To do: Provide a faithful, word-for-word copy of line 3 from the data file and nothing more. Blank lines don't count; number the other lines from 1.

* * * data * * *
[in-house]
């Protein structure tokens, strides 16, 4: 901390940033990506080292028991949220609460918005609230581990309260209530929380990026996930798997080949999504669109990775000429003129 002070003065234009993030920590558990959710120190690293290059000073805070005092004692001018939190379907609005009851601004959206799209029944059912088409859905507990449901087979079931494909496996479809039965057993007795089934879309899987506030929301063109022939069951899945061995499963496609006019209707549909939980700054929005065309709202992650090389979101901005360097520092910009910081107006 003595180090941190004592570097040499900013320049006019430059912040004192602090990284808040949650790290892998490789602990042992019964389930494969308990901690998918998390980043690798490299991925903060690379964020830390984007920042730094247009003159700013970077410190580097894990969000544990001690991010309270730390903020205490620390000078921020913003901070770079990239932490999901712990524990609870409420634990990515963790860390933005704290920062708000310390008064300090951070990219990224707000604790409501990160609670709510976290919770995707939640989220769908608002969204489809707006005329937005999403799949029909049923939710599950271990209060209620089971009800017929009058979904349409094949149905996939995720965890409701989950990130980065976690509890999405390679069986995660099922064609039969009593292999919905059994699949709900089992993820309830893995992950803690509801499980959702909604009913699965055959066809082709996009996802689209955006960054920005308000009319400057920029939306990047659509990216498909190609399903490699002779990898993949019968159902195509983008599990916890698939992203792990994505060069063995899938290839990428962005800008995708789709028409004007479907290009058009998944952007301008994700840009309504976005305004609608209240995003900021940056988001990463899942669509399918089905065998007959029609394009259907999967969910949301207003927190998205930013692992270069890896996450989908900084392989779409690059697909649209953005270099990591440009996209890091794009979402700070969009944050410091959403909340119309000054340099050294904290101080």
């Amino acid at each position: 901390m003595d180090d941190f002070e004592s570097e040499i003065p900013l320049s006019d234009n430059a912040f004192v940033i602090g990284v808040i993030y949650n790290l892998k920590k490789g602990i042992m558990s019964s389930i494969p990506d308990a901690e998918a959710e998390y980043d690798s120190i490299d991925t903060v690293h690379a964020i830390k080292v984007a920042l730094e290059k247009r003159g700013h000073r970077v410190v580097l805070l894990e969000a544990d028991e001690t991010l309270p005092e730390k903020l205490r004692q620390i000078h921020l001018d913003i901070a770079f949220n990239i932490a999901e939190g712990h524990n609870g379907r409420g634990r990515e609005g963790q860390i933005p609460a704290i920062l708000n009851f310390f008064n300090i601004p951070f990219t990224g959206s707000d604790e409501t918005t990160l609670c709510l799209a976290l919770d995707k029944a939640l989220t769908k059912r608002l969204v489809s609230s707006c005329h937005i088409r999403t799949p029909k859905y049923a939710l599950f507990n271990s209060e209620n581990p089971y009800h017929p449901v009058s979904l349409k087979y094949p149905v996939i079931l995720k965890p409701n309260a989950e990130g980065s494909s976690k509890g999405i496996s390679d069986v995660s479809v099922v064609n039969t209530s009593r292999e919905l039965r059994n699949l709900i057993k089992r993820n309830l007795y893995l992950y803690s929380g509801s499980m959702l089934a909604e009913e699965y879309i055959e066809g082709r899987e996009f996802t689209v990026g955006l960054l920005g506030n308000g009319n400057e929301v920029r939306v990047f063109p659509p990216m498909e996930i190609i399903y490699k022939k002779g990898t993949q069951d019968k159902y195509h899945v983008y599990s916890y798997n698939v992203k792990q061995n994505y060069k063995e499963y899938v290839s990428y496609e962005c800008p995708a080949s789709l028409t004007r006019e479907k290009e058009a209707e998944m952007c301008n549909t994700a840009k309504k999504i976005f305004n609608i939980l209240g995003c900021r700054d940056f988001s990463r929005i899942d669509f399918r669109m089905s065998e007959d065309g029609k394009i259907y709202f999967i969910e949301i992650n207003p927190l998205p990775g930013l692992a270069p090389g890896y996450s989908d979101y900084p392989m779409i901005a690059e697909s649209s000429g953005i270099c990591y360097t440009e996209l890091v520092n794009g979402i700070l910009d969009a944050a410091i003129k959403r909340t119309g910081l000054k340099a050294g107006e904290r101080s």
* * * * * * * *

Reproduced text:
């Amino acid at each position: 901390m003595d180090d941190f002070e004592s570097e040499i003065p900013l320049s006019d234009n430059a912040f004192v940033i602090g990284v808040i993030y949650n790290l892998k920590k490789g602990i042992m558990s019964s389930i494969p990506d308990a901690e998918a959710e998390y980043d690798s120190i490299d991925t903060v690293h690379a964020i830390k080292v984007a920042l730094e290059k247009r003159g700013h000073r970077v410190v580097l805070l894990e969000a544990d028991e001690t991010l309270p005092e730390k903020l205490r004692q620390i000078h921020l001018d913003i901070a770079f949220n990239i932490a999901e939190g712990h524990n609870g379907r409420g634990r990515e609005g963790q860390i933005p609460a704290i920062l708000n009851f310390f008064n300090i601004p951070f990219t990224g959206s707000d604790e409501t918005t990160l609670c709510l799209a976290l919770d995707k029944a939640l989220t769908k059912r608002l969204v489809s609230s707006c005329h937005i088409r999403t799949p029909k859905y049923a939710l599950f507990n271990s209060e209620n581990p089971y009800h017929p449901v009058s979904l349409k087979y094949p149905v996939i079931l995720k965890p409701n309260a989950e990130g980065s494909s976690k509890g999405i496996s390679d069986v995660s479809v099922v064609n039969t209530s009593r292999e919905l039965r059994n699949l709900i057993k089992r993820n309830l007795y893995l992950y803690s929380g509801s499980m959702l089934a909604e009913e699965y879309i055959e066809g082709r899987e996009f996802t689209v990026g955006l960054l920005g506030n308000g009319n400057e929301v920029r939306v990047f063109p659509p990216m498909e996930i190609i399903y490699k022939k002779g990898t993949q069951d019968k159902y195509h899945v983008y599990s916890y798997n698939v992203k792990q061995n994505y060069k063995e499963y899938v290839s990428y496609e962005c800008p995708a080949s789709l028409t004007r006019e479907k290009e058009a209707e998944m952007c301008n549909t994700a840009k309504k999504i976005f305004n609608i939980l209240g995003c900021r700054d940056f988001s990463r929005i899942d669509f399918r669109m089905s065998e007959d065309g029609k394009i259907y709202f999967i969910e949301i992650n207003p927190l998205p990775g930013l692992a270069p090389g890896y996450s989908d979101y900084p392989m779409i901005a690059e697909s649209s000429g953005i270099c990591y360097t440009e996209l890091v520092n794009g979402i700070l910009d969009a944050a410091i003129k959403r909340t119309g910081l000054k340099a050294g107006e904290r101080s």